These are skin cancers that arise from the cells in the skin known as melanocytes that produce pigment for the outer layer of skin, the epidermis. The main cause is thought to be UV exposure, both cumulative as well as intense bursts which are associated with sunburn, either from the sun or from solariums. Melanoma accounts for less than 4% of skin cancers, yet is responsible for over 80% of deaths due to skin cancer. There are approximately 12,000 new cases diagnosed in Australia each year. They are more common the closer you live to the equator. Unfortunately this type of skin cancer has a high risk of spreading to lymph glands as well as other body sites known as metastasis. Whilst many melanomas can be cured if detected and treated early, if melanoma spreads from its first site on the skin then treatment becomes more complex and the disease can continue and be fatal.

Who is at risk?

People with fair skin, particularly those with a lot of moles and those that get sunburnt easily and spend a lot of time outdoors without sun protection are particularly prone to this type of skin cancer. They occur less commonly in people with darker complexions. Outdoor workers and those who spend a lot of leisure time outdoors are at higher risk of melanoma - which is why it is necessary to always remember to wear sun protective clothing and protect the skin from the sun when outdoors. People who develop a lot of sun damaged skin, or who have had a previous skin cancer, or a family history of melanoma, are more prone to the development of melanoma. People who are immunosuppressed, such as those who take anti-rejection medications following an organ transplant, are prone to Melanoma and other skin cancers. Whilst melanoma can arise in people under the age of 40, including people in their 20’s and 30’s, it is much more common with increasing age.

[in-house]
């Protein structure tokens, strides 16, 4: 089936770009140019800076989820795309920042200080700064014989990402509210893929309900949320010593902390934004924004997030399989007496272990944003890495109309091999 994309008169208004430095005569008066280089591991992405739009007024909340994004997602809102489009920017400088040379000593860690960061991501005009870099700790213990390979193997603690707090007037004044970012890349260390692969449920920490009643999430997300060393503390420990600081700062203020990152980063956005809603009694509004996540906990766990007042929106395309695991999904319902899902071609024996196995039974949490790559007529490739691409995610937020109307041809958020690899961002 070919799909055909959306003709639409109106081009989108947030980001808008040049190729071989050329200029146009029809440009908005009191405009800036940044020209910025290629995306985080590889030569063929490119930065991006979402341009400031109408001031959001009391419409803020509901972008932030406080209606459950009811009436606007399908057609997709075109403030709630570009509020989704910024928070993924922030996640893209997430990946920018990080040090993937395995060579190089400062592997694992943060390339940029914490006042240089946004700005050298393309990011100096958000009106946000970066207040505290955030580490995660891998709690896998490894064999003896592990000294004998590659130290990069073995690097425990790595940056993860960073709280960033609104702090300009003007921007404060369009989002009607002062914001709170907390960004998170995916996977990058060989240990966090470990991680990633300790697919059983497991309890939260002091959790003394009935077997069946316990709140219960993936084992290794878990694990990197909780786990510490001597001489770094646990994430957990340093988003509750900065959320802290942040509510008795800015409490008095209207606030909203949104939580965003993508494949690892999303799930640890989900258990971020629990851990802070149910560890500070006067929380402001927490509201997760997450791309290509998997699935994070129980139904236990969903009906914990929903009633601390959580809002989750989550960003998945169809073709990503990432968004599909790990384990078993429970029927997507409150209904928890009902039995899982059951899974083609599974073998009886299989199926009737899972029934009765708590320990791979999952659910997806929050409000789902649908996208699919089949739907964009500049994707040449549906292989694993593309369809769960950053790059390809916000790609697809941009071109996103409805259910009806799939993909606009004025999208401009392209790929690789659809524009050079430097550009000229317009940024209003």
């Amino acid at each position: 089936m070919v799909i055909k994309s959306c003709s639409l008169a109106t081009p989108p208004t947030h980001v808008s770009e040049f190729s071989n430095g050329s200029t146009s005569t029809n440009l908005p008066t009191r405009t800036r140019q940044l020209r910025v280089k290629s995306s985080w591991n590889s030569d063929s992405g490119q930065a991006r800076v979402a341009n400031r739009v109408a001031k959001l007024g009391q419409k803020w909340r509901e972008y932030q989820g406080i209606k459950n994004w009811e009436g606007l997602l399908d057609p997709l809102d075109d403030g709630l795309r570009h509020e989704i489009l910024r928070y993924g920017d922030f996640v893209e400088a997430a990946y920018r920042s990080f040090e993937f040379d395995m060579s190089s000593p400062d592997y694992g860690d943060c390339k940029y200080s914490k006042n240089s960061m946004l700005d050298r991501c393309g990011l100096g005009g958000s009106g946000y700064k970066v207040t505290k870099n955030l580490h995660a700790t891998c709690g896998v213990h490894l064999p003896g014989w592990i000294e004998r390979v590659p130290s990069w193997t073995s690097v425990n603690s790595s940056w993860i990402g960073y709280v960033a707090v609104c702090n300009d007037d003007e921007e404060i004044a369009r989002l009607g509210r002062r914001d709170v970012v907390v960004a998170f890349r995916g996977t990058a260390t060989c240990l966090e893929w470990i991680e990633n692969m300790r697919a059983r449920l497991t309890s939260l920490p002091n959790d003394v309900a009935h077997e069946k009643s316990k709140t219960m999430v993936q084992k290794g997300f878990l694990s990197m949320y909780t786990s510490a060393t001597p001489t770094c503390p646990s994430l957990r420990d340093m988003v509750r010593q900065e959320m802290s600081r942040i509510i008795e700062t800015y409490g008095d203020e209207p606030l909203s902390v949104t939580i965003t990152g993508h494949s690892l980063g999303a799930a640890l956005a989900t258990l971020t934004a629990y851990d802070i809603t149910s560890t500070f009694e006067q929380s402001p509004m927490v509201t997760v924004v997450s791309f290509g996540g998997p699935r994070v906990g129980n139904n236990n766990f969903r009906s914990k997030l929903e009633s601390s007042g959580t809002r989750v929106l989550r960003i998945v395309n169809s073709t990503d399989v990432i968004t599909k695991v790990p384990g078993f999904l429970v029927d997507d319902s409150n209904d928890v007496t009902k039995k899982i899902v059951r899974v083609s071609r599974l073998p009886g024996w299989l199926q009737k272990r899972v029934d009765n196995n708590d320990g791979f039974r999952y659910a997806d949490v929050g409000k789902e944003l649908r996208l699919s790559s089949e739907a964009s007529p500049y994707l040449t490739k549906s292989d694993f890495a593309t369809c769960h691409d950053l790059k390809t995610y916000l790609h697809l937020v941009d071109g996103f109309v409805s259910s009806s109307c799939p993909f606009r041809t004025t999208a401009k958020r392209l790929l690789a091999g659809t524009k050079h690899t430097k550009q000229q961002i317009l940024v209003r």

Melanoma sometimes arises from a pre-existing mole, and may be noticed as a slowly expanding or changing mole usually over a period of months. It may be any change in the shape, size, thickness or colour. At other times, and more frequently, it is noticed as a new mole, often with an odd shape and more than one colour, which may continue to enlarge and change. Usually there are no physical symptoms, but occasionally they may itch, bleed orulcerate. Sometimes they may grow rapidly, over a period of weeks, and these are usually noticed as red, brown or black lumps that are firm. Melanoma can arise anywhere on the body, including sites that do not get very much sun exposure such as the soles of the feet or the buttocks. For this reason it is wise to perform a thorough and complete self examination of your skin on a regular basis, perhaps every few months – often a partner or family member can check areas that are difficult to see, such as your back, otherwise a combination of two mirrors can be used.

The ABCDE rule is a useful method to remember what to look for in a lesion:

AAsymmetryDifferent on one half from the other.
BBorder IrregularOdd shaped border, not a circle or oval.
CColoursMore than one colour, or develops a new colour.
DDiameterOver 5mm diameter, or grows.
EEvolutionChanged shape, size or colour.